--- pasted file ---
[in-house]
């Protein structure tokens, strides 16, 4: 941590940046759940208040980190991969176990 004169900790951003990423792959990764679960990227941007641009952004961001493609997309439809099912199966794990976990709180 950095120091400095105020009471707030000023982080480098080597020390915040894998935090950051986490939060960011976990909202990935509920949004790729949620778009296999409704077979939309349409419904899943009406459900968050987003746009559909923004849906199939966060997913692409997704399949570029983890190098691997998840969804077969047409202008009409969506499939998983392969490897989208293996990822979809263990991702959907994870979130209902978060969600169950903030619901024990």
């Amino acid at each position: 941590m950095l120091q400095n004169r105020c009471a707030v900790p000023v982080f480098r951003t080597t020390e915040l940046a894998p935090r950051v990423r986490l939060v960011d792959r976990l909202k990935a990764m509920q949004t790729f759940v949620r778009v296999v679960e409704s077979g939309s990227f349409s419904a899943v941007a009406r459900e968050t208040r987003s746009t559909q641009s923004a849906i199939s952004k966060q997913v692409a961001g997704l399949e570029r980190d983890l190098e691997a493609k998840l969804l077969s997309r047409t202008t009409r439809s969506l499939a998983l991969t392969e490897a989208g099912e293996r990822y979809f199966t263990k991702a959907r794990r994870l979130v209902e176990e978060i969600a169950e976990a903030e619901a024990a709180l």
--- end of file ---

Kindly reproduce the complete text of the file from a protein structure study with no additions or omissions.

[in-house]
């Protein structure tokens, strides 16, 4: 941590940046759940208040980190991969176990 004169900790951003990423792959990764679960990227941007641009952004961001493609997309439809099912199966794990976990709180 950095120091400095105020009471707030000023982080480098080597020390915040894998935090950051986490939060960011976990909202990935509920949004790729949620778009296999409704077979939309349409419904899943009406459900968050987003746009559909923004849906199939966060997913692409997704399949570029983890190098691997998840969804077969047409202008009409969506499939998983392969490897989208293996990822979809263990991702959907994870979130209902978060969600169950903030619901024990």
């Amino acid at each position: 941590m950095l120091q400095n004169r105020c009471a707030v900790p000023v982080f480098r951003t080597t020390e915040l940046a894998p935090r950051v990423r986490l939060v960011d792959r976990l909202k990935a990764m509920q949004t790729f759940v949620r778009v296999v679960e409704s077979g939309s990227f349409s419904a899943v941007a009406r459900e968050t208040r987003s746009t559909q641009s923004a849906i199939s952004k966060q997913v692409a961001g997704l399949e570029r980190d983890l190098e691997a493609k998840l969804l077969s997309r047409t202008t009409r439809s969506l499939a998983l991969t392969e490897a989208g099912e293996r990822y979809f199966t263990k991702a959907r794990r994870l979130v209902e176990e978060i969600a169950e976990a903030e619901a024990a709180l």